His organization has very few roles in the office full time, and the company will continue to be flexible with asking employees to return.
But allowing employees to work from home opens the door other recruitment and retention questions:
- How is a hybrid model defined?
- What about the tax and payroll implications of employees working elsewhere?
- Would employees balk at a return to the office?
- What about unused office space?
- How to build a remote work policy allowing employees to work part of the year or all the time in a different state with little or no guidance from the law?
Two of the participants said their companies had opened new offices. One was in a suburb outside the major city where the corporate offices are mostly empty. The other was constructed with employee input and designed to provide a more welcoming environment.
For some, the ability to work elsewhere has its limits, namely the U.S. border. But a senior compliance analyst at a large recruitment company said they have an expatriate program, and are getting a lot of requests for the Virgin Islands.
“Do they have labor law posters there?” she said.
On the flip side, one participant said employees have taken advantage of working from home — to the company’s detriment. An employee who seemed to know she would be fired soon banked paid time off, moved to Colorado, where employers must pay out unused vacation time, and quit.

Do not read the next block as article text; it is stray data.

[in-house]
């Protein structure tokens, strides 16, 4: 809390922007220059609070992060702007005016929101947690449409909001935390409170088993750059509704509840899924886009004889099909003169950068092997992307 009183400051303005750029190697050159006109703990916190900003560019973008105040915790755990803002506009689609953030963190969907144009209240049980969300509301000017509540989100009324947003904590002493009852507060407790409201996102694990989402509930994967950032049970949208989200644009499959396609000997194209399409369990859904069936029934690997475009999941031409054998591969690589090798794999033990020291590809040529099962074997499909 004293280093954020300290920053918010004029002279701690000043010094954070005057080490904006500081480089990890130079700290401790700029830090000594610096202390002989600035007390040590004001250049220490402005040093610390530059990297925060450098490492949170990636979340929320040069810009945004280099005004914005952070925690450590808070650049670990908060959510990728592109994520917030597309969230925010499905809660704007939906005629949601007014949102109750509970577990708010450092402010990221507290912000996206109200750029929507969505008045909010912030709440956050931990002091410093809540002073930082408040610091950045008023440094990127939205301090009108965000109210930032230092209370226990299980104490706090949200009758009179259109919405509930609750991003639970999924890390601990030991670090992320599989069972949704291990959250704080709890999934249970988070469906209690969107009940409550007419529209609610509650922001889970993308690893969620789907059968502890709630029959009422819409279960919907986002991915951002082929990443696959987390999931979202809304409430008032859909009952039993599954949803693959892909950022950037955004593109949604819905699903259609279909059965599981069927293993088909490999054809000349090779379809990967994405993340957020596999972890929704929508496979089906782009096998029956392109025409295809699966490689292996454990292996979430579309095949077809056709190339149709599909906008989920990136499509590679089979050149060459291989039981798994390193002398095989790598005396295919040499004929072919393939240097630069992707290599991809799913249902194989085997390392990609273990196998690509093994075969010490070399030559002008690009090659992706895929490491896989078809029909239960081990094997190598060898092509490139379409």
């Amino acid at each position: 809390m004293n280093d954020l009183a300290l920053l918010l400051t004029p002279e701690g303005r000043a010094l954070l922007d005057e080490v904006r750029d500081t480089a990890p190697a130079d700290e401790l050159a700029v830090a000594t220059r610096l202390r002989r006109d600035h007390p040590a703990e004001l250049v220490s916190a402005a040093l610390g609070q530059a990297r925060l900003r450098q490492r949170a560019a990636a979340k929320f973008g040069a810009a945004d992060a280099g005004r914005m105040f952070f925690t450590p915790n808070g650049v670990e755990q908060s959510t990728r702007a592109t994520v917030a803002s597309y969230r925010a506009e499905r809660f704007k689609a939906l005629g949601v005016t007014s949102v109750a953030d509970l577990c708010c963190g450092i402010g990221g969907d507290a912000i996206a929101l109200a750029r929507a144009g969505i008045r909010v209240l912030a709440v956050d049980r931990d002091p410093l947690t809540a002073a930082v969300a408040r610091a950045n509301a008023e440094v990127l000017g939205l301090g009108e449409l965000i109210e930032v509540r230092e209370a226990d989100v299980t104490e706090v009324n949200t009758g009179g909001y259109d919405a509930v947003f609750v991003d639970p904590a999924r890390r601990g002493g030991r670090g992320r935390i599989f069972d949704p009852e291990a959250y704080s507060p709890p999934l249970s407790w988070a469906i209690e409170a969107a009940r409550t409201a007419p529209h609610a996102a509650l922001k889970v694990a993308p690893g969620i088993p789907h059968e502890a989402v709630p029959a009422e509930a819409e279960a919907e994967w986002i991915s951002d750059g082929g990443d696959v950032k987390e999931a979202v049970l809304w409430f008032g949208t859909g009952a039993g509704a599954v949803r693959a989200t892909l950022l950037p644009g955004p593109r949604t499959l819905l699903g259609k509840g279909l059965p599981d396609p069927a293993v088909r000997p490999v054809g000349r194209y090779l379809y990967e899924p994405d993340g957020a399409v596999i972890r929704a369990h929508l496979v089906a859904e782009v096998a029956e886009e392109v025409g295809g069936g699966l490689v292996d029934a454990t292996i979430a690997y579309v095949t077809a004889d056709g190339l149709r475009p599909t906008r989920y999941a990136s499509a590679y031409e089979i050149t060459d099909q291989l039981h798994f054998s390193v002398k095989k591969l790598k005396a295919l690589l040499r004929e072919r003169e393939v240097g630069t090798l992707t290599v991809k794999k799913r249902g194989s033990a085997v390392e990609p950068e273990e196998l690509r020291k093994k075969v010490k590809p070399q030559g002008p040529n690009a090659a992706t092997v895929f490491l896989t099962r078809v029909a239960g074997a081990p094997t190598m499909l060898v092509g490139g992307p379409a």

Other items that came up during the discussion of remote and hybrid work included:
- Commuter benefits
- Finding legal precedence for employees not living in their “work location”
- Virtual onboarding
- Connecting as a team (group Peloton rides, anyone?)
- Allowing flexibility for employees to get out of the house or see a doctor
In the end, there seemed to be a consensus that allowing hybrid work will be a major factor in employee recruitment and retention moving forward.
Lastly, the group briefly touched on rehiring practices.
The senior HR compliance analyst at the staffing firm said they have been reaching out to former employees in “huge numbers.”
A director of compliance, HR said her organization hires a lot of college students, who may move back home after years of school. They try to determine if a new location would be a good fit. Most would be eligible for rehiring unless the former employee is on a specific list.
Rehiring has also been a focus at the entertainment company. The corporate recruiter said they work to answer questions about why an employee left and is coming back, and how to make the return a positive experience.
About Compliance and Coffee
Employment law issues get your brain going? Enjoy interacting with your peers? Join us!
Facilitated by GovDocs, Compliance and Coffee is a virtual roundtable bringing together HR and compliance professionals to discuss the employment law issues of the day. Attend our events to network and interact, talk about the latest news and trends, and discuss what’s working (and what isn’t) in the world of employment law compliance.
You don’t need to have all the answers – just come ready to engage in an informative discussion.